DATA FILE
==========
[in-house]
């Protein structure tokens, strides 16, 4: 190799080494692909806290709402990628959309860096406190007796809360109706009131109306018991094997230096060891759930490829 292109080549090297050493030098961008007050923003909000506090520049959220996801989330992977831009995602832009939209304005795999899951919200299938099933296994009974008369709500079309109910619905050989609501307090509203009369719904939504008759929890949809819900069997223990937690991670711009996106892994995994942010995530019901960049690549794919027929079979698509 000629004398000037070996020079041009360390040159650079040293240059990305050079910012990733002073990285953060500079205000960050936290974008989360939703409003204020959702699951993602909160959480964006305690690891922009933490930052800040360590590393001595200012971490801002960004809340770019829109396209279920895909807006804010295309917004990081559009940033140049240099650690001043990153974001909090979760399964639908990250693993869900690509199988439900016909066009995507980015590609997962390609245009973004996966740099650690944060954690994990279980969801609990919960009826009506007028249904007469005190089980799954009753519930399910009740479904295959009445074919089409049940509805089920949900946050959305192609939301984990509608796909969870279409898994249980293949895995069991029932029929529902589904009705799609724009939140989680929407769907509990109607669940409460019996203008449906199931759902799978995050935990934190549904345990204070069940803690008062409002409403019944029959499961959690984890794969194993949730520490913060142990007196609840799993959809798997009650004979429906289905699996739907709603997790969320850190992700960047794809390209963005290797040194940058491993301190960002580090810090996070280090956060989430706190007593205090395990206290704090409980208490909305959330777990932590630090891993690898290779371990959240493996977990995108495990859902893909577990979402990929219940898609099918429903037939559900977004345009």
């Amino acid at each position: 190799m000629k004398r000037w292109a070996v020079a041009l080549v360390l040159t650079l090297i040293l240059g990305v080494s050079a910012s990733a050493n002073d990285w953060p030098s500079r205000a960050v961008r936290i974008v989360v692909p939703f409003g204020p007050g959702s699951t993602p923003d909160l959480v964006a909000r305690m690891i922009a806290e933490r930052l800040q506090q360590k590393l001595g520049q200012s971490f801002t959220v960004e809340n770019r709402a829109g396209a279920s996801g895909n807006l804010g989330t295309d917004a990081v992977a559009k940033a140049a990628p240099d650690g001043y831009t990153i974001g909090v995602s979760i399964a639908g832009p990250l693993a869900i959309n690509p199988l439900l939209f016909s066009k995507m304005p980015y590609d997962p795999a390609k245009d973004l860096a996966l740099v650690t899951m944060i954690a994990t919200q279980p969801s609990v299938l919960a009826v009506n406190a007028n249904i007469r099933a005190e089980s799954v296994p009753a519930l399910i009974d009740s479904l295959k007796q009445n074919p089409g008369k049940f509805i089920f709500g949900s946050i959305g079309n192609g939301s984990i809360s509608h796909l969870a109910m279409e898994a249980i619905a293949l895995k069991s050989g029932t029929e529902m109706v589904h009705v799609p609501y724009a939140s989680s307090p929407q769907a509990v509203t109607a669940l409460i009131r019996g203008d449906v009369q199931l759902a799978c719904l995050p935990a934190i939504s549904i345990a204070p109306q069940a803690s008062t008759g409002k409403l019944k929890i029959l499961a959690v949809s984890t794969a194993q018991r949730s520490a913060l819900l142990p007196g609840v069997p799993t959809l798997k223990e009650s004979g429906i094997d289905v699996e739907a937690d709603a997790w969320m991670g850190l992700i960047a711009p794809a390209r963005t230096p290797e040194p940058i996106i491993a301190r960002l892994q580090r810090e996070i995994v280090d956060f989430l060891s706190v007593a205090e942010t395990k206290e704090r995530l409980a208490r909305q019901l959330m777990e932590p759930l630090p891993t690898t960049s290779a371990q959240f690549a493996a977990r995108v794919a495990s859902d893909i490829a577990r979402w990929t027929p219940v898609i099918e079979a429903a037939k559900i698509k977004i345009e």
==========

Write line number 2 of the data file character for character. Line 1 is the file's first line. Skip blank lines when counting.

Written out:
């Protein structure tokens, strides 16, 4: 190799080494692909806290709402990628959309860096406190007796809360109706009131109306018991094997230096060891759930490829 292109080549090297050493030098961008007050923003909000506090520049959220996801989330992977831009995602832009939209304005795999899951919200299938099933296994009974008369709500079309109910619905050989609501307090509203009369719904939504008759929890949809819900069997223990937690991670711009996106892994995994942010995530019901960049690549794919027929079979698509 000629004398000037070996020079041009360390040159650079040293240059990305050079910012990733002073990285953060500079205000960050936290974008989360939703409003204020959702699951993602909160959480964006305690690891922009933490930052800040360590590393001595200012971490801002960004809340770019829109396209279920895909807006804010295309917004990081559009940033140049240099650690001043990153974001909090979760399964639908990250693993869900690509199988439900016909066009995507980015590609997962390609245009973004996966740099650690944060954690994990279980969801609990919960009826009506007028249904007469005190089980799954009753519930399910009740479904295959009445074919089409049940509805089920949900946050959305192609939301984990509608796909969870279409898994249980293949895995069991029932029929529902589904009705799609724009939140989680929407769907509990109607669940409460019996203008449906199931759902799978995050935990934190549904345990204070069940803690008062409002409403019944029959499961959690984890794969194993949730520490913060142990007196609840799993959809798997009650004979429906289905699996739907709603997790969320850190992700960047794809390209963005290797040194940058491993301190960002580090810090996070280090956060989430706190007593205090395990206290704090409980208490909305959330777990932590630090891993690898290779371990959240493996977990995108495990859902893909577990979402990929219940898609099918429903037939559900977004345009």